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Saikat Chakraborty, Speaker at Chemical Engineering Conferences
Indian Institute of Technology Kharagpur, India
Title : Rapid, ionic liquid mediated catalytic conversion of lignocellulosic Sunn hemp fibres to biofuel precursors


Lignocelluloses from non-food crops are considered to be the most important feedstock for second generation biofuel production since they do not conflict with food sources. We use non-edible cellulose-rich lignocellulosic Sunn hemp fibres – containing 75.6% cellulose, 10.05% hemicellulose, 10.32% lignin, with high crystallinity (80.17%) and degree of polymerization (650) – as a new non-food substrate for lignocellulosic biofuel production. Microwave irradiation is employed to rapidly rupture the cellulose’s glycosidic bonds and enhance glucose yield to 78.7% at 160°C in only 46 min. The reactants – long-chain cellulose, ionic liquid, transition metal catalyst, and water – form a polar supramolecular complex that rotates under the dual-mode microwave’s alternating polarity and rapidly dissipates the electromagnetic energy through molecular collisions, thus accelerating glycosidic bond breakage. In 46 minutes, 1 kg of Sunn hemp fibres containing 756 g of cellulose produces 595 g of glucose at 160 °C, and 203 g of hydroxymethyl furfural (furanic biofuel precursor) at 180°C. Yeast (Saccharomyces cerevisiae) mediated glucose fermentation produces 75.6% bioethanol yield at 30°C, and the ionic liquid is recycled for cost-effectiveness.
We also present experimental evidences of chemical chaos, which is observed when the Sunn hemp fibres are hydrolyzed using the same ionic liquid and the transition metal catalyst in well-mixed batch reactors heated to 110°C by an oil-bath instead of a microwave. The catalytic hydrolysis of lignocelluloses produces chaotic strange attractors with fractal dimensions and positive Lyapunov coefficients on the product phase spaces. All the 5 products (glucose, fructose, hydroxymethyl furfural (HMF), levulinic acid (LA), and formic acid (FA)) exhibit aperiodic (i.e., non-repetitive) temporal oscillations, peaking at 5 hours for water-addition rates ranging from 25 to 43 µl/gm/hr, when the hydrolysis system operates in the domain of chemical chaos. 37.5 µl/gm/hr of water-addition maximizes the concentrations of glucose, LA, FA at all times, with their average yields peaking at 5 hours to 67.5%, 12.4%, and 5%, respectively. At water-addition rates of 45 µl/gm/hr and higher, the system operates close to its thermodynamic equilibrium, resulting in the temporal oscillations to disappear completely, though the yields of glucose and HMF continue to peak at 5 hours. We show that the peak non-equilibrium yield of glucose obtained at the water-addition rate of 37.5 µl/gm/hr is 15% higher than its corresponding peak equilibrium yield at 45 µl/gm/hr of water addition, leading to a 15% increase in bioethanol production.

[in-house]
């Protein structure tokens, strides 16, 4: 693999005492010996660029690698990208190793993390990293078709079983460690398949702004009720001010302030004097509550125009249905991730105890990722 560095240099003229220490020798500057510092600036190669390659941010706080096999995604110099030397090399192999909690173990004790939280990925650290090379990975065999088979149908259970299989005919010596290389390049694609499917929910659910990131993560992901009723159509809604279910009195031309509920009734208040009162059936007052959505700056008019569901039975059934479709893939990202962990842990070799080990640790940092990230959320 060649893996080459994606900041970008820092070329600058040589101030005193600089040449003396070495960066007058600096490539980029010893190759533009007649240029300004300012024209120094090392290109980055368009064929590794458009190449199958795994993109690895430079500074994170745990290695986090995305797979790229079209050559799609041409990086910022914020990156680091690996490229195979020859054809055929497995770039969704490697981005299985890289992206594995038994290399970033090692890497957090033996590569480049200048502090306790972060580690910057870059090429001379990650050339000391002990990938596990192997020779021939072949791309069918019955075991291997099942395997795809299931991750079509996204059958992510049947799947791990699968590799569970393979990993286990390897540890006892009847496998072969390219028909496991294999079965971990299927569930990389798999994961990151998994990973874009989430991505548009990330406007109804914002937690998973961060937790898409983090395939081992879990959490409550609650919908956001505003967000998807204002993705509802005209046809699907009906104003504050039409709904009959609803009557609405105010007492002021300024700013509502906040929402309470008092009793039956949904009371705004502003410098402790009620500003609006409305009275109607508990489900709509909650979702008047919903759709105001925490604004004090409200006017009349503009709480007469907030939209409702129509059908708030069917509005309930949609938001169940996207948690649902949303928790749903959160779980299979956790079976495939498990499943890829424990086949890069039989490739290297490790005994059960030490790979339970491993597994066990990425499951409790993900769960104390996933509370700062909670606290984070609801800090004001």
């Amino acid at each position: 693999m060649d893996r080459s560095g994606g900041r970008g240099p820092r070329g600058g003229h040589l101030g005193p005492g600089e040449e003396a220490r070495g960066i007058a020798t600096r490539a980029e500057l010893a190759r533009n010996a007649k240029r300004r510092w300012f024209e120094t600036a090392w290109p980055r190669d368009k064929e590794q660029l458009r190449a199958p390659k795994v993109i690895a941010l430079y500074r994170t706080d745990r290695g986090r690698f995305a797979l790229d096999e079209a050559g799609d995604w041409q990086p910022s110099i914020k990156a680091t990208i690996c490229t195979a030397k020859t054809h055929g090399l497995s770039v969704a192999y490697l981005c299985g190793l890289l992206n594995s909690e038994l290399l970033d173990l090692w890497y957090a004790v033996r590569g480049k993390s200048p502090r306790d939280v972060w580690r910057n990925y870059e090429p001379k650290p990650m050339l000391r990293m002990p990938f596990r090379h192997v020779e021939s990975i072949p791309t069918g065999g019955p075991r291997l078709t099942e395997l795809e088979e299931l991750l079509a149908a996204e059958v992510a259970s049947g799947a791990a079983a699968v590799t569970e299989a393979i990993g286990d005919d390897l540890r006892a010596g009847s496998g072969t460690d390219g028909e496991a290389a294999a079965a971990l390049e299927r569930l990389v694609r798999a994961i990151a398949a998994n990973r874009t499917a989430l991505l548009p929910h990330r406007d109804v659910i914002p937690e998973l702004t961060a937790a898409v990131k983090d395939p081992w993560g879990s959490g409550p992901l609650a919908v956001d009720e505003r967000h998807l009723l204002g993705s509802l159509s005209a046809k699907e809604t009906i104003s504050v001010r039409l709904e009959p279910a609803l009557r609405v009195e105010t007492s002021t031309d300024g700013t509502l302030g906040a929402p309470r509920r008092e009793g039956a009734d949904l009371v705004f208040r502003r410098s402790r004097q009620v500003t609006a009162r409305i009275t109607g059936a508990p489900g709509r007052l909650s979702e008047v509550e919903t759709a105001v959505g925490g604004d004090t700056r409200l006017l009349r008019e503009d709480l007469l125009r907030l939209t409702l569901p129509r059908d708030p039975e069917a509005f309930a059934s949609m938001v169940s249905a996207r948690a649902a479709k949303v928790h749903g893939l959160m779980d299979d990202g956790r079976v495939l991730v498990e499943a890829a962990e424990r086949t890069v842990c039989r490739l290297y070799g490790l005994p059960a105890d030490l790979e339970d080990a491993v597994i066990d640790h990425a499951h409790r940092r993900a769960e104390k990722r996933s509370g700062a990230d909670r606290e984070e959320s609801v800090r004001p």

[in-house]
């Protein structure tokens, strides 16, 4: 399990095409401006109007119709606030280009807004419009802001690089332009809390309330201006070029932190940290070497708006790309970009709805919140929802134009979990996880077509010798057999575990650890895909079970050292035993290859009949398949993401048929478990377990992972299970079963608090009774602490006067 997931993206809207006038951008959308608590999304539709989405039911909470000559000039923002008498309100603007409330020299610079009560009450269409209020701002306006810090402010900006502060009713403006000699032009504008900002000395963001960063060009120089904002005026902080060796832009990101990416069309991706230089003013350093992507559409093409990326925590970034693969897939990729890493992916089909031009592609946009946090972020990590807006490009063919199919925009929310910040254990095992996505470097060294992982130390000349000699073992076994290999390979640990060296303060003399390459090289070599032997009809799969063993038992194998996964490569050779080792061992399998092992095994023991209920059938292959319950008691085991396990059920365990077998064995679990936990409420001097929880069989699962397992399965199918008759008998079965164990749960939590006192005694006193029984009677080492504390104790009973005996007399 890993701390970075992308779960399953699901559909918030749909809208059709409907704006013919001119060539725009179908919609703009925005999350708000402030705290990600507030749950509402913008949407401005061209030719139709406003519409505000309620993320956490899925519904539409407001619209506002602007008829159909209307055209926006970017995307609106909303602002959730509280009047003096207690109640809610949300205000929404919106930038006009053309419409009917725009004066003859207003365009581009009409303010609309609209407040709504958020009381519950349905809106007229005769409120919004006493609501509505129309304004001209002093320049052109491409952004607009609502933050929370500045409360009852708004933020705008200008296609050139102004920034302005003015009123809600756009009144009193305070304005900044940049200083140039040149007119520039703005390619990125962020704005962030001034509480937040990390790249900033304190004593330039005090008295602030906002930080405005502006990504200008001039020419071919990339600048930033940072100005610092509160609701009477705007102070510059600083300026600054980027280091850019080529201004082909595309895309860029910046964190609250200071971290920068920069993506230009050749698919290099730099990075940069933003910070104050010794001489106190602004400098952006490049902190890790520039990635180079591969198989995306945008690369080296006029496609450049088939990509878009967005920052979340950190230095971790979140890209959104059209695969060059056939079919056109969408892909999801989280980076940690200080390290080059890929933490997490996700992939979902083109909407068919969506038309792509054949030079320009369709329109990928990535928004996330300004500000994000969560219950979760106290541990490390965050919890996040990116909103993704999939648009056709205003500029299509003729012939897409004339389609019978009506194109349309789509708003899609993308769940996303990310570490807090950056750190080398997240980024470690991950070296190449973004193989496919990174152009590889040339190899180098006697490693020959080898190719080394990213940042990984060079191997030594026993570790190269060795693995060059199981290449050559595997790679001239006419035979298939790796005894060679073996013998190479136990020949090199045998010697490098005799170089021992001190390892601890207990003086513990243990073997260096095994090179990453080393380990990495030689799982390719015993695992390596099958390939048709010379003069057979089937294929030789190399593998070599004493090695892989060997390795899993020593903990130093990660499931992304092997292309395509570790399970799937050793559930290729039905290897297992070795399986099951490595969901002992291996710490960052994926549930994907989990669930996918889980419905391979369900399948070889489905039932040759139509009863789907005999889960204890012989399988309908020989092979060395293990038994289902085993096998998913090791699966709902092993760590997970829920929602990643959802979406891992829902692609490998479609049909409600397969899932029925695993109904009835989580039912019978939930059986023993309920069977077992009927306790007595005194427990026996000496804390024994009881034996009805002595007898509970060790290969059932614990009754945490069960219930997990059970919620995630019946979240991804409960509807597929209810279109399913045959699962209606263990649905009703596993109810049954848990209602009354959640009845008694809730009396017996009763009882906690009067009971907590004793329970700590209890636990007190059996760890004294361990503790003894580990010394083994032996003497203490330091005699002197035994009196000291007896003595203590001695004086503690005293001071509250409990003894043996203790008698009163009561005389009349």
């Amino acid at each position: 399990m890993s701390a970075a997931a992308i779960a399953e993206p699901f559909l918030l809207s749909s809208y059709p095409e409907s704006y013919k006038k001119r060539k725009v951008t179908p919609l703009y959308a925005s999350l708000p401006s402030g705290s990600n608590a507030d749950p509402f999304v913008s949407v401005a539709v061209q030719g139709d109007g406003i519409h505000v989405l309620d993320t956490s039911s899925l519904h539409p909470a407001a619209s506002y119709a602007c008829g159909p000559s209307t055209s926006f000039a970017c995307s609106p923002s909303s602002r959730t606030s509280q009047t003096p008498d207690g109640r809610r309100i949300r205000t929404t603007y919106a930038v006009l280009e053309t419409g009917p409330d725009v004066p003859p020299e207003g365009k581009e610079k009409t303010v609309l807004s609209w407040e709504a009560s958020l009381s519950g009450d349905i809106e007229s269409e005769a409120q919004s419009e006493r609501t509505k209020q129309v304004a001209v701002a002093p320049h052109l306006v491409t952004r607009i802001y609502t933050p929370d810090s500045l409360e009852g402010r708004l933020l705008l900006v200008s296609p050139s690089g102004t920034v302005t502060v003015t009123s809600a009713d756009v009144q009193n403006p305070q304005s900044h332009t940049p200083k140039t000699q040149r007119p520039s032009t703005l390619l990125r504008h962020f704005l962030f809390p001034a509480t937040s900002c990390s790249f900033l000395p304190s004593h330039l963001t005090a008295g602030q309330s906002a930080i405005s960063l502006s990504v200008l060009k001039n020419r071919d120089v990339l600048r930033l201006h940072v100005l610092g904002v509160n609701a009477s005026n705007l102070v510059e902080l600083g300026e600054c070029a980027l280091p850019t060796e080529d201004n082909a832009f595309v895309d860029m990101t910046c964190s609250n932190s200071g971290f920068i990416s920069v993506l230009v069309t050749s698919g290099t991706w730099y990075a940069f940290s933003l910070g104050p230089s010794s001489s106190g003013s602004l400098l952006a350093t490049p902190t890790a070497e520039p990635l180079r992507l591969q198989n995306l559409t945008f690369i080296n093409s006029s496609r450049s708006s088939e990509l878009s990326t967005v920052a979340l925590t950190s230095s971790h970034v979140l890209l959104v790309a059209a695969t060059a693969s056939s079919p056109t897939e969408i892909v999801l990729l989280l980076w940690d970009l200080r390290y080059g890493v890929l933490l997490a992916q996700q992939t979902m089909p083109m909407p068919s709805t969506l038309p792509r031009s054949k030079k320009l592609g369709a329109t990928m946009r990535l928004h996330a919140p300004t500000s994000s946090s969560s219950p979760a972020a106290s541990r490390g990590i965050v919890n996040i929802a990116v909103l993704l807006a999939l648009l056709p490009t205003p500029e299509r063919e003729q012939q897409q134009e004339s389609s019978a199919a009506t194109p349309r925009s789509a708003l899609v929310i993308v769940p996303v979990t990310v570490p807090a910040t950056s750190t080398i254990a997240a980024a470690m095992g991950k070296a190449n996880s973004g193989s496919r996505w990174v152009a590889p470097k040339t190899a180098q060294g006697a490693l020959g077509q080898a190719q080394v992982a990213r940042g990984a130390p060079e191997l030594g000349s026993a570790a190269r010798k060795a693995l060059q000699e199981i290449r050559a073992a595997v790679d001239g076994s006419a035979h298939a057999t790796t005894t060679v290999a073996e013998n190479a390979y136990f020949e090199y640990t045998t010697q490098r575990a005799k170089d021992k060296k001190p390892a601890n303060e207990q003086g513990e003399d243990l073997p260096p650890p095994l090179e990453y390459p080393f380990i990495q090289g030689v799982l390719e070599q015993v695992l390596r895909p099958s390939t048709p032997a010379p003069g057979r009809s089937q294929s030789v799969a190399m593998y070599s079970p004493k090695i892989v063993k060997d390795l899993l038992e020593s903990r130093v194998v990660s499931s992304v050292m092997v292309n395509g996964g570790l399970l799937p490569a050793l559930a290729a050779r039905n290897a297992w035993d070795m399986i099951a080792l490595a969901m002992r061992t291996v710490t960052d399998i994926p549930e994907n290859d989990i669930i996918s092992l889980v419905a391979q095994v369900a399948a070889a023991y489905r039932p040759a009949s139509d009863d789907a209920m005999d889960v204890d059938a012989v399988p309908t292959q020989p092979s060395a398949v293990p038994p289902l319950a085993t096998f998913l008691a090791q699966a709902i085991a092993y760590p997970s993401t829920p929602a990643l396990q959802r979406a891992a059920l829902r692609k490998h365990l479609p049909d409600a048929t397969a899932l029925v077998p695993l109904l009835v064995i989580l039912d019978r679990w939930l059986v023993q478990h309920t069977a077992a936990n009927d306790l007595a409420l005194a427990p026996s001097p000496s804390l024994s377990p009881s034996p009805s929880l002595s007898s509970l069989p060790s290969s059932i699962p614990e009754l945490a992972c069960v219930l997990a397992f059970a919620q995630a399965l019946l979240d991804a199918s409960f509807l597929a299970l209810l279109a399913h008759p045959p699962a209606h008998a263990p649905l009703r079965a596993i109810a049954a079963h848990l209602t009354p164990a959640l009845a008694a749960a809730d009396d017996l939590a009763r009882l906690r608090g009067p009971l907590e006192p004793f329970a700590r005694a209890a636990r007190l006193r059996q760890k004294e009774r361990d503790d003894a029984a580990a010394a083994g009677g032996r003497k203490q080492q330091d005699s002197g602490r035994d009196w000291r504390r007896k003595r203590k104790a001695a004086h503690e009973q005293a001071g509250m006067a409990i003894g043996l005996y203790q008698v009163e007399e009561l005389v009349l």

Dr. Saikat Chakraborty is an Associate Professor in the Department of Chemical Engineering at the Indian Institute of Technology Kharagpur, with joint affiliation at the School of Energy Science and Engineering, and the PK Sinha Center for Bioenergy and Renewables. He did his PhD in Chemical Engineering from University of Houston, USA, and his post-doctoral fellowship in Pulmonary Physiology from University of Texas Medical School. His areas of research include lignocellulosic and algal biofuels, and chemical pattern formation. He has published 50 international papers and has filed for 4 patents. He has received Young Engineer Award from Institute of Engineers India, Sigma Xi Research Achievement Award from the University of Houston, and is a member of the European Federation of Chemical Engineers’ Sustainability Section.